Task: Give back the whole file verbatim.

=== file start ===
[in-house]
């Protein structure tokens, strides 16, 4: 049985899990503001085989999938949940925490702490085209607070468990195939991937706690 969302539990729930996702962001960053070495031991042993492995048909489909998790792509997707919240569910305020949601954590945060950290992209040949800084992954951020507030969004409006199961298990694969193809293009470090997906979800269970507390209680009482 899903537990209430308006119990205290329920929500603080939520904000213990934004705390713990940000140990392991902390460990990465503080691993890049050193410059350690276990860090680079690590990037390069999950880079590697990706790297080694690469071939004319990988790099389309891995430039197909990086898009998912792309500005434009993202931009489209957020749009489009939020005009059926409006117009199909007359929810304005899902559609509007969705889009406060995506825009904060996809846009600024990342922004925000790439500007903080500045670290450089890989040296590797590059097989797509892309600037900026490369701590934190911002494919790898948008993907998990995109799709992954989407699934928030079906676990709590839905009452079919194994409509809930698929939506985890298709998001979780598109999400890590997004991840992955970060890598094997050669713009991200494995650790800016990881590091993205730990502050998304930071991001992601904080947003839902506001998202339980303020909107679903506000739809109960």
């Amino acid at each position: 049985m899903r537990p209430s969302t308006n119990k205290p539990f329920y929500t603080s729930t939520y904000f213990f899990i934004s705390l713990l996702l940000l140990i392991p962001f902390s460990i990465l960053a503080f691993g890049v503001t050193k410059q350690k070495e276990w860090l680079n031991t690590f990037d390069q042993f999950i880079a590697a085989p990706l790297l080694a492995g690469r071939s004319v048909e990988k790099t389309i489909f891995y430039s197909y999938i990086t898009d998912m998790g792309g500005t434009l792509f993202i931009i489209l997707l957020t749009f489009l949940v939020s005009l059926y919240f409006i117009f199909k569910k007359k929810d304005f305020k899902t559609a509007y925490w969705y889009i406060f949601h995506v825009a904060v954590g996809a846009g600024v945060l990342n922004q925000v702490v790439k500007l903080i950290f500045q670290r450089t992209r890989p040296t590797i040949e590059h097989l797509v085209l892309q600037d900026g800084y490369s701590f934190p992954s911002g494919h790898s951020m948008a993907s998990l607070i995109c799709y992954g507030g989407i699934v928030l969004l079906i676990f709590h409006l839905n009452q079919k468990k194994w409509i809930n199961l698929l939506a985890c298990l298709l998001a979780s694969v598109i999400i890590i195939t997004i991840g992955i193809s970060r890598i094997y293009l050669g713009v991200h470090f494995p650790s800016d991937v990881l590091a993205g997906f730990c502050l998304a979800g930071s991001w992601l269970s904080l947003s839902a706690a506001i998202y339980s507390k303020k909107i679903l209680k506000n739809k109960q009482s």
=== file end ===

[in-house]
């Protein structure tokens, strides 16, 4: 049985899990503001085989999938949940925490702490085209607070468990195939991937706690 969302539990729930996702962001960053070495031991042993492995048909489909998790792509997707919240569910305020949601954590945060950290992209040949800084992954951020507030969004409006199961298990694969193809293009470090997906979800269970507390209680009482 899903537990209430308006119990205290329920929500603080939520904000213990934004705390713990940000140990392991902390460990990465503080691993890049050193410059350690276990860090680079690590990037390069999950880079590697990706790297080694690469071939004319990988790099389309891995430039197909990086898009998912792309500005434009993202931009489209957020749009489009939020005009059926409006117009199909007359929810304005899902559609509007969705889009406060995506825009904060996809846009600024990342922004925000790439500007903080500045670290450089890989040296590797590059097989797509892309600037900026490369701590934190911002494919790898948008993907998990995109799709992954989407699934928030079906676990709590839905009452079919194994409509809930698929939506985890298709998001979780598109999400890590997004991840992955970060890598094997050669713009991200494995650790800016990881590091993205730990502050998304930071991001992601904080947003839902506001998202339980303020909107679903506000739809109960």
């Amino acid at each position: 049985m899903r537990p209430s969302t308006n119990k205290p539990f329920y929500t603080s729930t939520y904000f213990f899990i934004s705390l713990l996702l940000l140990i392991p962001f902390s460990i990465l960053a503080f691993g890049v503001t050193k410059q350690k070495e276990w860090l680079n031991t690590f990037d390069q042993f999950i880079a590697a085989p990706l790297l080694a492995g690469r071939s004319v048909e990988k790099t389309i489909f891995y430039s197909y999938i990086t898009d998912m998790g792309g500005t434009l792509f993202i931009i489209l997707l957020t749009f489009l949940v939020s005009l059926y919240f409006i117009f199909k569910k007359k929810d304005f305020k899902t559609a509007y925490w969705y889009i406060f949601h995506v825009a904060v954590g996809a846009g600024v945060l990342n922004q925000v702490v790439k500007l903080i950290f500045q670290r450089t992209r890989p040296t590797i040949e590059h097989l797509v085209l892309q600037d900026g800084y490369s701590f934190p992954s911002g494919h790898s951020m948008a993907s998990l607070i995109c799709y992954g507030g989407i699934v928030l969004l079906i676990f709590h409006l839905n009452q079919k468990k194994w409509i809930n199961l698929l939506a985890c298990l298709l998001a979780s694969v598109i999400i890590i195939t997004i991840g992955i193809s970060r890598i094997y293009l050669g713009v991200h470090f494995p650790s800016d991937v990881l590091a993205g997906f730990c502050l998304a979800g930071s991001w992601l269970s904080l947003s839902a706690a506001i998202y339980s507390k303020k909107i679903l209680k506000n739809k109960q009482s």